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The heat is rising in China

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People dance to exercise in a park during a haze day in Beijing, China, 4 January 2017 (Photo: Reuters/Stringer).

In Brief

Was Beijing’s recent pollution event a meteorological or natural disaster? The concentration of fine particles smaller than 2.5 micrometres in diameter (PM2.5) — the main culprit of these bad air pollution events — was recorded as high as 900 micrograms per cubic metre.


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Although Beijing met its own PM2.5 target of 76.6 micrograms per cubic metre in 2016, Beijing’s annual average PM2.5 concentrations were 73 micrograms per square metre, seven times higher than the World Health Organization annual average guideline. The PM2.5 target for 2017, according to Beijing’s mayor Cai Qi, is 60 micrograms per cubic metre.

Beijing officials have recently listed smog as a weather calamity and intend to classify smog as a meteorological disaster. The justification: it will allow the city to ‘access disaster relief resources and better coordinate emergency responses’. Tianjin and Hebei province already list smog as a natural disaster. While there is certainly a meteorological component associated with the formation of air pollution, there is concern that classifying smog as a natural disaster will shift the mitigation effort away from the source.

Emissions from heavy coal-based industries, power plants and vehicles need to be reduced for better air quality. Some are concerned about potential restrictions on discussing air pollution in public. People’s Daily, the official newspaper of the Communist Party, suggested that there will be ‘serious consequences caused by mistakes in broadcasting about meteorological disasters’. This is more worrisome still, considering that a recent study illustrated that air pollution is linked to a third of deaths in China — on par with smoking.

It is, however, incorrect to assume that China has not sought to tackle the problem of air pollution seriously. Since China issued a war on pollution in 2014, the government has made pollution mitigation one of its major goals. Some policies have been praised for their strong planning. These include shutting down coal mines and increasing renewable energy use. In December 2015, China decided to halt the approval of new coal mines and close 4300 small and inefficient ones within three years from 2016.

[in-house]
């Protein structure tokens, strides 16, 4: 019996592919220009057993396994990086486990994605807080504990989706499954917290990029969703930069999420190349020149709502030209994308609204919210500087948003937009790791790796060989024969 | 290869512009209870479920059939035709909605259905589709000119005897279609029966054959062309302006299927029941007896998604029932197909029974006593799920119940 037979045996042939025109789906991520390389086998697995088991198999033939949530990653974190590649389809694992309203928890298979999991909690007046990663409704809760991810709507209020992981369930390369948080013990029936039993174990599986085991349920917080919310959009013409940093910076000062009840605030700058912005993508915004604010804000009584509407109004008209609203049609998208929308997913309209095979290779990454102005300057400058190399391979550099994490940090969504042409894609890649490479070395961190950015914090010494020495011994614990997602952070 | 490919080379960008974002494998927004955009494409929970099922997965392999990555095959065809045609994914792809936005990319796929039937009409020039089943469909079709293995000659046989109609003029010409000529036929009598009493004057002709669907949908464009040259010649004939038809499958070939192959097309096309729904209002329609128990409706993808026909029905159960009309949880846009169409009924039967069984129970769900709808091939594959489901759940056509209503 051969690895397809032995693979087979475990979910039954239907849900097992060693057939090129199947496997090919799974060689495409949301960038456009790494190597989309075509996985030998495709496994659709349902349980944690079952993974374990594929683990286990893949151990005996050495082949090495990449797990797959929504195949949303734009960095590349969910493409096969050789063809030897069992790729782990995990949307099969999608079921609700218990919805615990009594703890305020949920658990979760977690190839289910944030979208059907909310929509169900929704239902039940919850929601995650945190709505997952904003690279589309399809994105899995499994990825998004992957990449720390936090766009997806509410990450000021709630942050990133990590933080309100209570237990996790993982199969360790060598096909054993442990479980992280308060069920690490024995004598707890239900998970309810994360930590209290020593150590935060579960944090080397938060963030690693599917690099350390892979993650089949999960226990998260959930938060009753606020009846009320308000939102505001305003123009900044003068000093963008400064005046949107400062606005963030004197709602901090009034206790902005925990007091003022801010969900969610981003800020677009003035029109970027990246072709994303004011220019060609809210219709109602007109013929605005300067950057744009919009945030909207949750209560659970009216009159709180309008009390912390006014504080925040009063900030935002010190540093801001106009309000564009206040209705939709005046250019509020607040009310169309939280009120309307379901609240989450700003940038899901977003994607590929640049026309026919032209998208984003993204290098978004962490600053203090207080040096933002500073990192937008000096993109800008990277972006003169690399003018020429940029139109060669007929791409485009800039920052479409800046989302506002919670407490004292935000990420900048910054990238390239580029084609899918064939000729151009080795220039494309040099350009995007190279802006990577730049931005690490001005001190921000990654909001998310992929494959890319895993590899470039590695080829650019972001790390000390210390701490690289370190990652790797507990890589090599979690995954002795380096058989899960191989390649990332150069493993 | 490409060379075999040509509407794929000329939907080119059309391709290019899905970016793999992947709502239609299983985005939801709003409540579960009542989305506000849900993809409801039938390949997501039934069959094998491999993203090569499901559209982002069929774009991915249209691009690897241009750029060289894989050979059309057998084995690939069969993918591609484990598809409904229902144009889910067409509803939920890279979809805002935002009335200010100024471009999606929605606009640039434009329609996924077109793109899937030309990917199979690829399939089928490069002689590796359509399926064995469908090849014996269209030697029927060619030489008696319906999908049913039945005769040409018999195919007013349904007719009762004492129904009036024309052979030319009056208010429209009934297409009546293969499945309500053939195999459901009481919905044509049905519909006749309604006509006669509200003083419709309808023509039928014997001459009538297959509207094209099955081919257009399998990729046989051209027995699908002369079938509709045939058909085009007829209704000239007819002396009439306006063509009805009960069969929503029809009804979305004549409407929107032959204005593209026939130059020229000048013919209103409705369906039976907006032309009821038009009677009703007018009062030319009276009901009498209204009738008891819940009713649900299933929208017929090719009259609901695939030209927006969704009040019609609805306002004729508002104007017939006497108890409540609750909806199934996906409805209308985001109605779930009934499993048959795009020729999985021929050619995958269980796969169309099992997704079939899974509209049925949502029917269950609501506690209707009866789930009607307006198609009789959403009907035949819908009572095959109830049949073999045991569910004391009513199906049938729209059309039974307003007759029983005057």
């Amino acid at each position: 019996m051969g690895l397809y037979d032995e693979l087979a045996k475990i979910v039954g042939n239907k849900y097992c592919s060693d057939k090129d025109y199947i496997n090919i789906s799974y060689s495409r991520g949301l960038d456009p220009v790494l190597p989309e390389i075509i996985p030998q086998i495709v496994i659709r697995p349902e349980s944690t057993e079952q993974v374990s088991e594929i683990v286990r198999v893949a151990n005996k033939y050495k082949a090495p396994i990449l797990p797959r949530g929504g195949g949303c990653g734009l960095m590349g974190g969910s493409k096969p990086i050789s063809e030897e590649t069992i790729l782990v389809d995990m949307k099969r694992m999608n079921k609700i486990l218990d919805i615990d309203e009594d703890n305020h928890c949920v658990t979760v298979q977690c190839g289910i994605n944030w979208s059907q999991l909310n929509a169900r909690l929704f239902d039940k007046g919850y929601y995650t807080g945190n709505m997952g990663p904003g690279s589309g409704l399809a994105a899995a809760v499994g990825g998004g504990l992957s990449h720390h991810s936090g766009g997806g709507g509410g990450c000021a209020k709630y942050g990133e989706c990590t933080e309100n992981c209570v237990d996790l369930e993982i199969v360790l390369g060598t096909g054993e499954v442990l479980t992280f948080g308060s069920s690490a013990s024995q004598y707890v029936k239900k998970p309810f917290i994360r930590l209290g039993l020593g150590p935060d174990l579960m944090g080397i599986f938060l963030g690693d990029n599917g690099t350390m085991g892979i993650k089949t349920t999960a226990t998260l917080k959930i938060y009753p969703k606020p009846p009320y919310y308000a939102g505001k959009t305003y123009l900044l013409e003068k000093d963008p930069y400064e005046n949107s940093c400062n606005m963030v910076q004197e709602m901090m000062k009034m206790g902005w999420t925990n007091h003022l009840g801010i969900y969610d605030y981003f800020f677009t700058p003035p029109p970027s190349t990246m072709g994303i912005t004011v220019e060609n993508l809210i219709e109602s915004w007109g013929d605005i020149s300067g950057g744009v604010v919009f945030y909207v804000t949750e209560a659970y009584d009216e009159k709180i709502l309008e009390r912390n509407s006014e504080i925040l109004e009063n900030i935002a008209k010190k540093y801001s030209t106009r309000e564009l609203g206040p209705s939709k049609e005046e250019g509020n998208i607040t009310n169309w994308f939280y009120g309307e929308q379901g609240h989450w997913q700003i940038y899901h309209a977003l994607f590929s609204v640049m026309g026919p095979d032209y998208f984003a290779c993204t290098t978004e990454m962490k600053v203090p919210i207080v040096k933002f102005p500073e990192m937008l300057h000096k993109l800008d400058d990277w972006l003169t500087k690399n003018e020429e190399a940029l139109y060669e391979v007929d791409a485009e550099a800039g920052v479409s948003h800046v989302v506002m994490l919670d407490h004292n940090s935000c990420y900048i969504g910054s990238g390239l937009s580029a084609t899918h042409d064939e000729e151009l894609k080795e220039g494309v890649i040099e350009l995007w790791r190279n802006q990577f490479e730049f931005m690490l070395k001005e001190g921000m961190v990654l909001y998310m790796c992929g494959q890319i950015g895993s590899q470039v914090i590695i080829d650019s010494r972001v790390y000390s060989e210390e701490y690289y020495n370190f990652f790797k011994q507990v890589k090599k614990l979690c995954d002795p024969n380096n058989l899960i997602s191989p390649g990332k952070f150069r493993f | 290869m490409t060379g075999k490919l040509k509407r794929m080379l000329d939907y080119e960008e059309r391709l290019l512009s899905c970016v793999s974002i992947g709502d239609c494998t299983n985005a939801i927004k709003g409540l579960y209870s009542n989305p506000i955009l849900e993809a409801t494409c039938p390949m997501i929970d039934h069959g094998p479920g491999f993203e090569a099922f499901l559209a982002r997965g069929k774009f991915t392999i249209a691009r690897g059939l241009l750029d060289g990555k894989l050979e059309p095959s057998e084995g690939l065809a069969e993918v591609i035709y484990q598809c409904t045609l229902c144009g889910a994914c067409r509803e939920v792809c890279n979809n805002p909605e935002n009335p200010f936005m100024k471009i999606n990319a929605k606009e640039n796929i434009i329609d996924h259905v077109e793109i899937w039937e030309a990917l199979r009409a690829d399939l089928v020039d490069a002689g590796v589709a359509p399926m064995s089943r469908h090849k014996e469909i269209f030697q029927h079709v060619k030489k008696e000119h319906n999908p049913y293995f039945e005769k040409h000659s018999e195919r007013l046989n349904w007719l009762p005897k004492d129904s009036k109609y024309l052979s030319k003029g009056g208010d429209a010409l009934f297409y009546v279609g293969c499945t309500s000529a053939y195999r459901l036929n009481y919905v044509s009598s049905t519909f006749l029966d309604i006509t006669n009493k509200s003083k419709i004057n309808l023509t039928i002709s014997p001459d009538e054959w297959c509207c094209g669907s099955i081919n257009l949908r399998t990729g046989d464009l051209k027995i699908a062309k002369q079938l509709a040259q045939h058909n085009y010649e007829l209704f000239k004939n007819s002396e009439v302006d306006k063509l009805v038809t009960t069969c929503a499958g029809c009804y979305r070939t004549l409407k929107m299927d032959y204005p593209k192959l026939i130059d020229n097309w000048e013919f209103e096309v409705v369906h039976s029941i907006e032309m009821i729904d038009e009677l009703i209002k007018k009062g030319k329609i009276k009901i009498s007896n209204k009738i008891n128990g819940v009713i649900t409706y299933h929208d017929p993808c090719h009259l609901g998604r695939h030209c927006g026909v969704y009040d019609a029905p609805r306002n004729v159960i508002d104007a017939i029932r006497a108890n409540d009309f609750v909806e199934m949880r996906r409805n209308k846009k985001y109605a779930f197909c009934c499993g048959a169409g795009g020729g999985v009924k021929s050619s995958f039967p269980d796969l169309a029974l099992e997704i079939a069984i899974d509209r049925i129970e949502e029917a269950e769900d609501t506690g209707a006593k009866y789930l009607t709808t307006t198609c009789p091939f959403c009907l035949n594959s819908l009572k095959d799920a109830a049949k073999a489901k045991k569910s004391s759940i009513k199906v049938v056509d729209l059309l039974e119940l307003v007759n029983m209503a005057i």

The government also planned to install over 250 GW of wind power and more than 150 GW of solar power between 2016 and 2020, although those numbers have since been reduced to 210 GW and 110 GW respectively. Beijing also pledged to spend US$2.7 billion to improve air quality in the capital in 2017. Their plan includes closing or upgrading more than 2000 polluting factories, replacing coal with renewable energy in the outskirts of Beijing and phasing out 300,000 high-polluting vehicles.

Despite these initiatives, renewable energy is facing a major curtailment problem. China has the highest wind, solar and hydropower capacities in the world. Yet even with 92,000 wind turbines and 145 GW of capacity already installed — almost double that of the United States — only 3.3 per cent of electricity in China stems from wind power. The United States, in contrast, has reached 4.7 per cent. Capacity without an outlet means renewable energy plants stay idle. In March 2016, the Chinese government mandated grid companies to purchase renewable energy to address this curtailment problem. More effort is still needed for power sector reform to incentivise renewable energy use.

Our recent study shows that there is much uncertainty surrounding China’s emissions estimates. The discrepancy in provincial and national energy statistics has led to significantly different emissions estimates for CO2 and other air pollutants. We need a better understanding of the sources and magnitude of air pollutants emitted in China. We need more transparent and disaggregated data on energy.

The difference among various emissions estimates also affects another major air pollutant — tropospheric ozone. Similar to some secondary PM2.5 pollutants, ozone is produced via a chemical reaction in the atmosphere. As ozone becomes more important to improving air quality in China, it is clear that we need a better knowledge of emission sources and magnitudes from different sectors.

Despite being the world’s largest emitter of greenhouse gases and major air pollutants, China has shown a capacity for great leadership in fighting air pollution. Given the United States’ position on climate change and environmental protection under the new Trump administration, China needs to step up to its leadership role, now more than ever.

Rather than providing Chinese citizens with ‘alternative facts’ about the cause of its air pollution (a term recently coined by the Trump administration), Chinese officials need to rely on good science and sound policy to reduce air pollution. Reducing reliance on coal, increasing renewable energy use and better understanding the sources and magnitude of emissions will help China achieve cleaner air, reduce premature mortality and confront climate change.

Eri Saikawa is Assistant Professor at the Department of Environmental Sciences, Emory University. You can follow her research on Twitter at @esaikawa.

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